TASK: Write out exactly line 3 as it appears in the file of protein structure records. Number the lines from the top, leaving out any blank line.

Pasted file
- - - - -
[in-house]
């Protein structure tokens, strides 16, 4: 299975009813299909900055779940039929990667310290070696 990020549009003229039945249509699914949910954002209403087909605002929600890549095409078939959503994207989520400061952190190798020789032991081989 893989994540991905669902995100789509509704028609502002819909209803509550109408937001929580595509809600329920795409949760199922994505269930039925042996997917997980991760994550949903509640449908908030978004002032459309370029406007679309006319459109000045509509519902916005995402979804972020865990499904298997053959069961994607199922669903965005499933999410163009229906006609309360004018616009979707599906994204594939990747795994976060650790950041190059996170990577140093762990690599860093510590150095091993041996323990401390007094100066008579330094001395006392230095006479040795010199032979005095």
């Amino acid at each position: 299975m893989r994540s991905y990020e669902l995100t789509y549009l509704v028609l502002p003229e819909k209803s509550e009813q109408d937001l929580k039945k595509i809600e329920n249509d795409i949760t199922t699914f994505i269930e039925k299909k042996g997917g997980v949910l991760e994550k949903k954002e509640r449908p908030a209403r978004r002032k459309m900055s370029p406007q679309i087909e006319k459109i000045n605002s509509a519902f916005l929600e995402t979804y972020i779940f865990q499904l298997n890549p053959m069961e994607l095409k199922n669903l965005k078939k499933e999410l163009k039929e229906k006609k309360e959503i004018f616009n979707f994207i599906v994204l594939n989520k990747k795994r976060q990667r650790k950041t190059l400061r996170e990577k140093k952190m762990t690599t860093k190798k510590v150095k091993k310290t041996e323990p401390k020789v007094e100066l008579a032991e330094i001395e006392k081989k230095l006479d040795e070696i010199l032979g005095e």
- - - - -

């Amino acid at each position: 299975m893989r994540s991905y990020e669902l995100t789509y549009l509704v028609l502002p003229e819909k209803s509550e009813q109408d937001l929580k039945k595509i809600e329920n249509d795409i949760t199922t699914f994505i269930e039925k299909k042996g997917g997980v949910l991760e994550k949903k954002e509640r449908p908030a209403r978004r002032k459309m900055s370029p406007q679309i087909e006319k459109i000045n605002s509509a519902f916005l929600e995402t979804y972020i779940f865990q499904l298997n890549p053959m069961e994607l095409k199922n669903l965005k078939k499933e999410l163009k039929e229906k006609k309360e959503i004018f616009n979707f994207i599906v994204l594939n989520k990747k795994r976060q990667r650790k950041t190059l400061r996170e990577k140093k952190m762990t690599t860093k190798k510590v150095k091993k310290t041996e323990p401390k020789v007094e100066l008579a032991e330094i001395e006392k081989k230095l006479d040795e070696i010199l032979g005095e």